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Friday, 21 September, 2001, 14:16 GMT 15:16 UK
Budget airlines cut fares
Ryanair aircraft
Ryanair: Sees opportunities for growth
Two of Europe's leading budget airlines have said price-cutting - and not state aid - is the answer to the crisis facing their industry.

Airline shares
British Airways down 11%
Ryanair down 8%
Easyjet down 14.4%
Ryanair and Easyjet have both objected to calls by larger carriers for state aid to overcome the dramatic drop in passenger numbers, and the soaring cost insurance, security and fuel costs, in the wake of last week's terrorist atrocities.

Ryanair has even accused its upmarket rivals of overstating the after-effects of the attacks on the US to gain government hand-outs.

Ryanair's chief executive Michael O'Leary told BBC Radio 4's Today programme that job cuts in the industry were inevitable before last week's tragedy.


"The industry is reflecting what would have happened anyway," he said.

The industry is reflecting what would have happened anyway

Michael O'Leary, chief executive, Ryanair

"There were going to be large job losses before last week's events.

"Companies were losing money before last week.

"Last week's events may have brought them forward."

Mr O'Leary said that rather than "begging" money from European governments, airlines should slash fares, as it had done.

"We continue to take the same number of bookings per week as we did before the tragic events in the US last week," he added.

Asked if he thought the big airlines had taken advantage of the situation to get money out of the government, Mr O'Leary replied "fundamentally, yes".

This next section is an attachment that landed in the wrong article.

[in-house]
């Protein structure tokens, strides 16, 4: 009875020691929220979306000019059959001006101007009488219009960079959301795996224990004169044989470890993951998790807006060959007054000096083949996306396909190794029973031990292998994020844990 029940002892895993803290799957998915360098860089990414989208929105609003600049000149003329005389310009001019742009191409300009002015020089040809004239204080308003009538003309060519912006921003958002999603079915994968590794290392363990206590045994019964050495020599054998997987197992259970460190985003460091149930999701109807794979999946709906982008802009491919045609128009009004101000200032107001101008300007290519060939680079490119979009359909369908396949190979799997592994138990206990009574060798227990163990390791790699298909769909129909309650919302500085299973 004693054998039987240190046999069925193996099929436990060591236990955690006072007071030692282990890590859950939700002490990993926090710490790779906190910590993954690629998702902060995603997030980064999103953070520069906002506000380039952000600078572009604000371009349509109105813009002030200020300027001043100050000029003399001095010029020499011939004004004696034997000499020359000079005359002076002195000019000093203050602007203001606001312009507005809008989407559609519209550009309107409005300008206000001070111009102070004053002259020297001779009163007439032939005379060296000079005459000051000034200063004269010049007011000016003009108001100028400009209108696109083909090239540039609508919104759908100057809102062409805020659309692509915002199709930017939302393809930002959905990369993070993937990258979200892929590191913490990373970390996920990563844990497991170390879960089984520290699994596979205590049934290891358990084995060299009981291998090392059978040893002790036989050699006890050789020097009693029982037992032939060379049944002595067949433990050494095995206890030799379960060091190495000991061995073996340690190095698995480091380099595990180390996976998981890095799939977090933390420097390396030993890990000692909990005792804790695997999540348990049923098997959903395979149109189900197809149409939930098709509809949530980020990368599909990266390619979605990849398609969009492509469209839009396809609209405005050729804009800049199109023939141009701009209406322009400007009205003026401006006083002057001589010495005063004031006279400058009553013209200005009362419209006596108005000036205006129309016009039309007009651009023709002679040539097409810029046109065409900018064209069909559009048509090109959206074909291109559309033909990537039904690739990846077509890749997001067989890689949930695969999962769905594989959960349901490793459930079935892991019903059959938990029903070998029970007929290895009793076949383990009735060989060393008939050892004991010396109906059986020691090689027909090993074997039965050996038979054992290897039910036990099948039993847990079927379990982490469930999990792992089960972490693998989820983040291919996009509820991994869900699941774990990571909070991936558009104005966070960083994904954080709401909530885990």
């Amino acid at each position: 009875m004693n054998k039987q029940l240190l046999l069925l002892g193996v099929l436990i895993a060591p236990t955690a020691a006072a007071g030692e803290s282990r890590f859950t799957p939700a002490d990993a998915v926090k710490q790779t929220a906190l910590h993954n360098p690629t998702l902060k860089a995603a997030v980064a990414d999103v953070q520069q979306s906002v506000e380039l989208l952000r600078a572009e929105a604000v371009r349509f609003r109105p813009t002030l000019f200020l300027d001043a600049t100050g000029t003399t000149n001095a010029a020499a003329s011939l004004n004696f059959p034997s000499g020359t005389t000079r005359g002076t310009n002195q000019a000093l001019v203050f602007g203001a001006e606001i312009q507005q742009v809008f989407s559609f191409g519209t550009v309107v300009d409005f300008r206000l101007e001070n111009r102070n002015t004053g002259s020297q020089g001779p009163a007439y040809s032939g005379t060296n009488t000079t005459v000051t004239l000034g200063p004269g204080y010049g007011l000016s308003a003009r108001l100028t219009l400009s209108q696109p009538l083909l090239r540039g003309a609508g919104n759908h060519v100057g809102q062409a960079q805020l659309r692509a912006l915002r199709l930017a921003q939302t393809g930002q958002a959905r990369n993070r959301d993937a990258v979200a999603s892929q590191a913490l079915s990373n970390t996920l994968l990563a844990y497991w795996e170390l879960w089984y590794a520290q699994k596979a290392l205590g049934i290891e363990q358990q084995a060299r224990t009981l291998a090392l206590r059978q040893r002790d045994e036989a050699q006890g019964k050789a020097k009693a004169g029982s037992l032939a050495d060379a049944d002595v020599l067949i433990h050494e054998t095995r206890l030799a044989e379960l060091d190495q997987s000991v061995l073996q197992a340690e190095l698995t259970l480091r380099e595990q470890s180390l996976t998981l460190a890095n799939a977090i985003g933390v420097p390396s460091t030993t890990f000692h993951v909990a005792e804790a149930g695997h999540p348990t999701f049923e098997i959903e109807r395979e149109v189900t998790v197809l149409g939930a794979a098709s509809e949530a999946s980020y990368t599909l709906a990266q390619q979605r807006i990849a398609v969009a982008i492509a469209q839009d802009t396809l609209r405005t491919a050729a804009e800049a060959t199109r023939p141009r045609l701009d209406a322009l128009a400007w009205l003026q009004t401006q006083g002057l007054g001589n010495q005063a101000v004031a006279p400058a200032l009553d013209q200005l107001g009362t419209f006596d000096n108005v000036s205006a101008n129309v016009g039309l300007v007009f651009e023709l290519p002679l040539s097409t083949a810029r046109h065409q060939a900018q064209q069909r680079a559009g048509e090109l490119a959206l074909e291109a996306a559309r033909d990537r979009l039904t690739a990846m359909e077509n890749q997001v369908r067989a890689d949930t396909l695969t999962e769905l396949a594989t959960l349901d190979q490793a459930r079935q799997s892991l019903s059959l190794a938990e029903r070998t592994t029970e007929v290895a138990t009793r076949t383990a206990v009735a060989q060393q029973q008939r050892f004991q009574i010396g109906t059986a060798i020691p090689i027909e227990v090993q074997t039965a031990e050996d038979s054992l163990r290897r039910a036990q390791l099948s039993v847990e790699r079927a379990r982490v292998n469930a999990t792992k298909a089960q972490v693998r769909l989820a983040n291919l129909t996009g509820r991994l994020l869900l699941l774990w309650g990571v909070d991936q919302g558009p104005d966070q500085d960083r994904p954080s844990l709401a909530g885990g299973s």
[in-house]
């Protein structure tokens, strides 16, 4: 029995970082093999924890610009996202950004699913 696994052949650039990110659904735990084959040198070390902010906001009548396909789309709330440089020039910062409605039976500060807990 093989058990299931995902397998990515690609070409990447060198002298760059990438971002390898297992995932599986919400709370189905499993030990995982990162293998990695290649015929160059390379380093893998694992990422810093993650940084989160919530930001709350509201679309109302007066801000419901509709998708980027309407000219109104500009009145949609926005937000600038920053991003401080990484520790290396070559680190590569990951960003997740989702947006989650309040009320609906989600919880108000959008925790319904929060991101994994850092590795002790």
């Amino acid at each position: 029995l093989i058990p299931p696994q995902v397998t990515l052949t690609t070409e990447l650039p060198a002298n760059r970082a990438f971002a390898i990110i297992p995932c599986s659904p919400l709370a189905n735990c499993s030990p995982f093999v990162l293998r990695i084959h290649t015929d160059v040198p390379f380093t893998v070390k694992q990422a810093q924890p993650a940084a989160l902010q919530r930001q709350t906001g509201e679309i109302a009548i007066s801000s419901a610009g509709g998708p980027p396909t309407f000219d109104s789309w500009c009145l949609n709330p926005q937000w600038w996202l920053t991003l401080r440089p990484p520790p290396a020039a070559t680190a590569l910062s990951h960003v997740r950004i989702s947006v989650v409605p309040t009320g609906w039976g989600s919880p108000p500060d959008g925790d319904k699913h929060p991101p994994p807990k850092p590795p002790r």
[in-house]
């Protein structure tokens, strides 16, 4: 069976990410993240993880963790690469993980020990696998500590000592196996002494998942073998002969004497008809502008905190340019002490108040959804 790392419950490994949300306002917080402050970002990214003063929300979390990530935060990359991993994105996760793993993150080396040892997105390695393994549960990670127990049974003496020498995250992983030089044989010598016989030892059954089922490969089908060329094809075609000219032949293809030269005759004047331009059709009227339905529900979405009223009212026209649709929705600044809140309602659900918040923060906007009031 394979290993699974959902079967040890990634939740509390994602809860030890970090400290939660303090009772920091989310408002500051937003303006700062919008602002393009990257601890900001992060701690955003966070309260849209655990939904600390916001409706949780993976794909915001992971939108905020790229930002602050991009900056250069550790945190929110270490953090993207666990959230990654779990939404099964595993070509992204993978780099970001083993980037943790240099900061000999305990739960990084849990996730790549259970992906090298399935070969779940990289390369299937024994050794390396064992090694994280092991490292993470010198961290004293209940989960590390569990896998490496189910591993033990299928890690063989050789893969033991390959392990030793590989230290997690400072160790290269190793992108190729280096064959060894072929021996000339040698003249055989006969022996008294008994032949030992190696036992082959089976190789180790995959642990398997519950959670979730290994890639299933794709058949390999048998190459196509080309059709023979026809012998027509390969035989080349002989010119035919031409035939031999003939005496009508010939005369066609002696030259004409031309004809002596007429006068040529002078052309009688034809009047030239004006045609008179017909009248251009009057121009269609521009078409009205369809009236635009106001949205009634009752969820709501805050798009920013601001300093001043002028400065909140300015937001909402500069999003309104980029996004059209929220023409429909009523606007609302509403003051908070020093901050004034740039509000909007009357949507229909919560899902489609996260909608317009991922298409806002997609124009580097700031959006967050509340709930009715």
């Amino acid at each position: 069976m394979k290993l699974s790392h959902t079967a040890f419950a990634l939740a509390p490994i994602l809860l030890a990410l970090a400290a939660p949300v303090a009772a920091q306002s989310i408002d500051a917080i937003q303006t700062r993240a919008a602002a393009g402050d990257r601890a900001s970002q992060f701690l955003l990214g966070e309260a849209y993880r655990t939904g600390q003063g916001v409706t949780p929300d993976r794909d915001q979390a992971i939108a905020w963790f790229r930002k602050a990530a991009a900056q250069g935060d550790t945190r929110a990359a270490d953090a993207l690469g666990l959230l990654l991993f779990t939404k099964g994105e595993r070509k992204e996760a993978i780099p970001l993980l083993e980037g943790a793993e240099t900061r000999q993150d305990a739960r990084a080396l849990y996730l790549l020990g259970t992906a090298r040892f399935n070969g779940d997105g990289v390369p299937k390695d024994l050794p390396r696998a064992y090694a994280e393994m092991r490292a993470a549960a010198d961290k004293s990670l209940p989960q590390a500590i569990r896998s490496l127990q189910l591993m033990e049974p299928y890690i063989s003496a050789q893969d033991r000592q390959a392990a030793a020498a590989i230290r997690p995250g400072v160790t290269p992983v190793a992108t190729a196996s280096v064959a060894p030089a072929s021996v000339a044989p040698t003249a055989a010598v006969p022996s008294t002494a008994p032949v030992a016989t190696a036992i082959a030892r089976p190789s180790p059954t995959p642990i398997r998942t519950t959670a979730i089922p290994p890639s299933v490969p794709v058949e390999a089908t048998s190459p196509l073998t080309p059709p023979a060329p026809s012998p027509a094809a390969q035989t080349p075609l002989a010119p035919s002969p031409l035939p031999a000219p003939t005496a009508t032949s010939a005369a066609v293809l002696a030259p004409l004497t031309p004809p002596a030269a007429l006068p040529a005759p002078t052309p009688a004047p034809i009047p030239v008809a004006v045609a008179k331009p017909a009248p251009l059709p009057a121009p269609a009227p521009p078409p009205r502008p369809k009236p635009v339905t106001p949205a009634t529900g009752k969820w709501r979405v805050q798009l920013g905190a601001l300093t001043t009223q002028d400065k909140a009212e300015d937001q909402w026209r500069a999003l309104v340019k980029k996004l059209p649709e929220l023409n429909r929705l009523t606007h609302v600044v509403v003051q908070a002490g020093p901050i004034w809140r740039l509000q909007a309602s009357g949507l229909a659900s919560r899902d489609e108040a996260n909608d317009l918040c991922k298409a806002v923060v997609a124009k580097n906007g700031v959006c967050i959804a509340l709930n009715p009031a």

Further opportunities

Earlier, in a statement to the London Stock Exchange, Mr O'Leary, was upbeat about Ryanair's prospects.

Difficult though it is, airlines cannot be protected against changes to their operating environment

EasyJet statement

"Over the medium term, we may see some further opportunities with low-cost arrangements being offered by a number of airports who previously would not have looked to Ryanair for traffic growth.

"The price of new and second-hand aircraft may also fall as carriers cancel orders, and dispose of jets rendered surplus by the current reductions in flight schedules.

"This price fall could further Ryanair's ambitions to buy up to 50 aircraft to underpin growth from 2003 onwards, Mr O'Leary said.

He added: "State aid to selected state airlines that were loss making before last week's events cannot be justified by the impact of last week's events."

Back in business

Ryanair's chief rival, Easyjet, has also objected to state aid for European airlines.

"Difficult though it is, airlines cannot be protected against changes to their operating environment," the budget carrier said in a statement.

The Luton-based carrier has launched massive price cuts on all its routes from the UK.

Prices between 15 October and 31 January have been reduced in order to demonstrate that it has got back to business.

However, Easyjet has joined calls for UK government help with the soaring cost of insurance in the wake of last week's terror attacks.

Chief Exec of Ryan Air Michael O'Leary
"The industry is reflecting what would have happened anyway"
See also:

21 Sep 01 | Business
US offers airlines $15bn aid
20 Sep 01 | Business
EU considers aid for airlines
19 Sep 01 | Business
US airlines lose 40,000 more jobs
17 Sep 01 | Business
UK airlines 'need government aid'
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